Scotland’s Climate Assembly is giving 100 people living in Scotland a unique opportunity to learn more about climate change and consider what actions Scotland should take to ‘to tackle the climate emergency in an effective and fair way?’
A citizens’ assembly brings together a group of people to learn about, discuss, and deliberate on a difficult issue, and reach a conclusion about what they think should happen.
The Scottish Assembly have at the time of this blog held three weekend of meetings. During their first meeting weekend members learnt about the science of climate change; the impacts of a changing climate; and actions that can reduce greenhouse gas emissions. The second weekend focused on exploring where Scotland’s emissions come from; how they can be reduced; and what we are doing to adapt to the impacts of climate change in Scotland. The third weekend Assembly members started exploring how change can happen and who is involved in bringing about change.
The materials put together for the assembly are available online – a great resource for anyone interested in learning more. CXC has contributed to the first two weekends:
CXC Policy Director Dave Reay talks about how to reduce our contribution to climate change during the first weekend. During the second weekend the participants watched videos of CXC Programme Manager Dan Barlow talking about government influence on climate action and CXC Science Director Pete Smith setting out the role of diet and land-use in tackling climate change.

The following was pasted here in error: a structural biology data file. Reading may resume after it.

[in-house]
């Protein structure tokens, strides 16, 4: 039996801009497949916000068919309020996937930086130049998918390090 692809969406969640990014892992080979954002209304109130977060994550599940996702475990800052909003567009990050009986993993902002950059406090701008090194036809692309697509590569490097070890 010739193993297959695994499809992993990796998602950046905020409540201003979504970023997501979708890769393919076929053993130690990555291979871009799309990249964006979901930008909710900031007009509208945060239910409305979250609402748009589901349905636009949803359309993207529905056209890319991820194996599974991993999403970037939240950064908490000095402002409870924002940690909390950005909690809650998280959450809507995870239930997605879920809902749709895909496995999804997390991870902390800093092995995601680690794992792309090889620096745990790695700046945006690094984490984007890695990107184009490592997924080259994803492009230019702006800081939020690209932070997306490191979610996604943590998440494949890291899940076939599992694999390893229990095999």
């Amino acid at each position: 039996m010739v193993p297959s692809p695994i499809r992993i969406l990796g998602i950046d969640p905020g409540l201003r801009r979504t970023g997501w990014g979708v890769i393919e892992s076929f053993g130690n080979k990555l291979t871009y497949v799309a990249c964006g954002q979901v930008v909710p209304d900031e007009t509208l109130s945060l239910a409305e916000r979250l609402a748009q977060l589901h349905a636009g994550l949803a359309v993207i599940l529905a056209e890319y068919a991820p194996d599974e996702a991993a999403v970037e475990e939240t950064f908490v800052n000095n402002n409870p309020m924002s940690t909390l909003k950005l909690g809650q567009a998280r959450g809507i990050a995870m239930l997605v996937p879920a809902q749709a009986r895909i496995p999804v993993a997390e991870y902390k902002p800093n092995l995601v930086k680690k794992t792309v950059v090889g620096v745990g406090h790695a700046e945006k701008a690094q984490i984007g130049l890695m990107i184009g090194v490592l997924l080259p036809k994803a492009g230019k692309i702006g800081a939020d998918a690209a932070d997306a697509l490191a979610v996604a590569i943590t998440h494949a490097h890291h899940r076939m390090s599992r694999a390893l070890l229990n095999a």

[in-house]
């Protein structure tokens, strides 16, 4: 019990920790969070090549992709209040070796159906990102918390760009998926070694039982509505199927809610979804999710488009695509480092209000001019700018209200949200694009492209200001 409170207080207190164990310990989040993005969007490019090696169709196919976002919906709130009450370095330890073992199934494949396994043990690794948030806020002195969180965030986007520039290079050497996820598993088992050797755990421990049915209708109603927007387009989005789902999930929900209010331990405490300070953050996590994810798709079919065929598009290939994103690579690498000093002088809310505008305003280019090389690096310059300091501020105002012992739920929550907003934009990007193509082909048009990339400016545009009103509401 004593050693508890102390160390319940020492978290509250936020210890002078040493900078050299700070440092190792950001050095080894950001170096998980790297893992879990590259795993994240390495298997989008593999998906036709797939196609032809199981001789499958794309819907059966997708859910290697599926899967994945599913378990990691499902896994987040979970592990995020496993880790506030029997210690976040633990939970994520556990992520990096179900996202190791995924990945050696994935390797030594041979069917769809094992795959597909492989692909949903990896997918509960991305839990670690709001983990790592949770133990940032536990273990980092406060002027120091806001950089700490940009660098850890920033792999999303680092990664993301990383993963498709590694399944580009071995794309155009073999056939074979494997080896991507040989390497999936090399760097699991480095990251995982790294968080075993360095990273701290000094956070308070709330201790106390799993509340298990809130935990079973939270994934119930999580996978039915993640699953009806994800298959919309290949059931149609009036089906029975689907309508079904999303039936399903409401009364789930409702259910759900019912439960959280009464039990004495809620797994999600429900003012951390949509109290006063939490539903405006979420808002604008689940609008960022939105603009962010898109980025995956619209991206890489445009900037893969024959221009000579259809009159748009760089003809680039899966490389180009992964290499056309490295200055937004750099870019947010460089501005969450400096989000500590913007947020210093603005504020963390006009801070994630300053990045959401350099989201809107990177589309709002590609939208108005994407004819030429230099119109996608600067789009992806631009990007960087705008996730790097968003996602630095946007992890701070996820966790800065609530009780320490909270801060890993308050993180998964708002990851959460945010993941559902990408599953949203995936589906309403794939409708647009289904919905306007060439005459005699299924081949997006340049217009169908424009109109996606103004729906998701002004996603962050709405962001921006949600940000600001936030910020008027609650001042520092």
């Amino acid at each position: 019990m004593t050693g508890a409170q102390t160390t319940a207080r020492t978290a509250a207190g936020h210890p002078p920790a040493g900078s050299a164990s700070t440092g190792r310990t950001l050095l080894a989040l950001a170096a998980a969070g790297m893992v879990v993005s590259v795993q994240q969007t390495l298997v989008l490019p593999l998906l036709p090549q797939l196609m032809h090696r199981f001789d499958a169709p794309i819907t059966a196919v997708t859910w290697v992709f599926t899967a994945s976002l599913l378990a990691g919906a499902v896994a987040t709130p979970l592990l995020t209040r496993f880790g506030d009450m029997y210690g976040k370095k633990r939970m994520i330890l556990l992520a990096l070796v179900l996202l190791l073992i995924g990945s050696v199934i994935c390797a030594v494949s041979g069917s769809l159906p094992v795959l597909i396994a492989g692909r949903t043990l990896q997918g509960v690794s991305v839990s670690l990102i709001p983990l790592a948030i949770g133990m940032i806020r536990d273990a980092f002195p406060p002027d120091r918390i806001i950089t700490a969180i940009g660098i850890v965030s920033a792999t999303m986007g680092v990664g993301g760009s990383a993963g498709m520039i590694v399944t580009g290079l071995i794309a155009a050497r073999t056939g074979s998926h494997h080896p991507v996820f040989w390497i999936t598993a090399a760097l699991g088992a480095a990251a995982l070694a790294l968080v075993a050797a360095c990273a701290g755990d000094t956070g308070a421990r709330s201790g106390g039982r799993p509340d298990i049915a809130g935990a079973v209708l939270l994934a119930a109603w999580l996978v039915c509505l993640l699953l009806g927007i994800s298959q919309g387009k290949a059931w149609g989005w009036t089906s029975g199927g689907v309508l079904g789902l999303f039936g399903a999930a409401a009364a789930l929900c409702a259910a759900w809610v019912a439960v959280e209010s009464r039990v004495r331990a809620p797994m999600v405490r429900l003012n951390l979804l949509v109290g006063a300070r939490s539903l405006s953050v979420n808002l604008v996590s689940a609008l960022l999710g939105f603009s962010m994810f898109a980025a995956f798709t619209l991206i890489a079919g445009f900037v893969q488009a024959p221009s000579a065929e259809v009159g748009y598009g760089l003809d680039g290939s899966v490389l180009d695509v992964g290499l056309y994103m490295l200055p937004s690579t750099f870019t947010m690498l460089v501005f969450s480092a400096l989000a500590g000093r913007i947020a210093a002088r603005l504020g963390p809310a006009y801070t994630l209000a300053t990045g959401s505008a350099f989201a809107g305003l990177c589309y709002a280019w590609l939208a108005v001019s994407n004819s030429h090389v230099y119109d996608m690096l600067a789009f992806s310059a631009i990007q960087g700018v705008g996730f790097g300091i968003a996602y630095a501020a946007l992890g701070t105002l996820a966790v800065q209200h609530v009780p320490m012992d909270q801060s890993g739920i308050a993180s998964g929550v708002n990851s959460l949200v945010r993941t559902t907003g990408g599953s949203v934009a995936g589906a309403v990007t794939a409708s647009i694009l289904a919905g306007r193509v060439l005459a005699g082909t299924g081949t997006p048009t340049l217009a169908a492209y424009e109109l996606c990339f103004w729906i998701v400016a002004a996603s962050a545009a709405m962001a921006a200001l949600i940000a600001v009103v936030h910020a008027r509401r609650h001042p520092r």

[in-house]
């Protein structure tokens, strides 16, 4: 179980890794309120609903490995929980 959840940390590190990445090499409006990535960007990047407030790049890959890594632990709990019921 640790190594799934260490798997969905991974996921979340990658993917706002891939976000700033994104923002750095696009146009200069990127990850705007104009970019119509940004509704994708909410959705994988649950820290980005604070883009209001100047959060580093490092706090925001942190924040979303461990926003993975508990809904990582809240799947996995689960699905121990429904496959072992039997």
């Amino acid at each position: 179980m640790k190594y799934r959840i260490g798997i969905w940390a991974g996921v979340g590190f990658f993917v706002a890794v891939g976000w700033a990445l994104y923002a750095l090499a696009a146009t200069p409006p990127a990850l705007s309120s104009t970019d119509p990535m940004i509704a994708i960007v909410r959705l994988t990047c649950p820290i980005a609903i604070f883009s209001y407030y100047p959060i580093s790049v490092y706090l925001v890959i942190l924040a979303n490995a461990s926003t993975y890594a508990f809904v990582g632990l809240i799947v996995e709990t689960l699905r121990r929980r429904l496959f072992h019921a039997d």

Scotland’s Climate Assembly will meet six times, with the last meeting at the start of March 2021. And we are all invited to join the conversation – see how here.
Citizens’ Assemblies have been used to discuss a wide range of questions in many countries. The Climate Assembly UK reported in September 2020, having discussed and agreed different ways the UK can reach net-zero greenhouse gas emissions. You can read their report here. Climate assemblies have also been run locally.; the Oxford Climate Assembly ran over two weekends in 2019. Read there report here.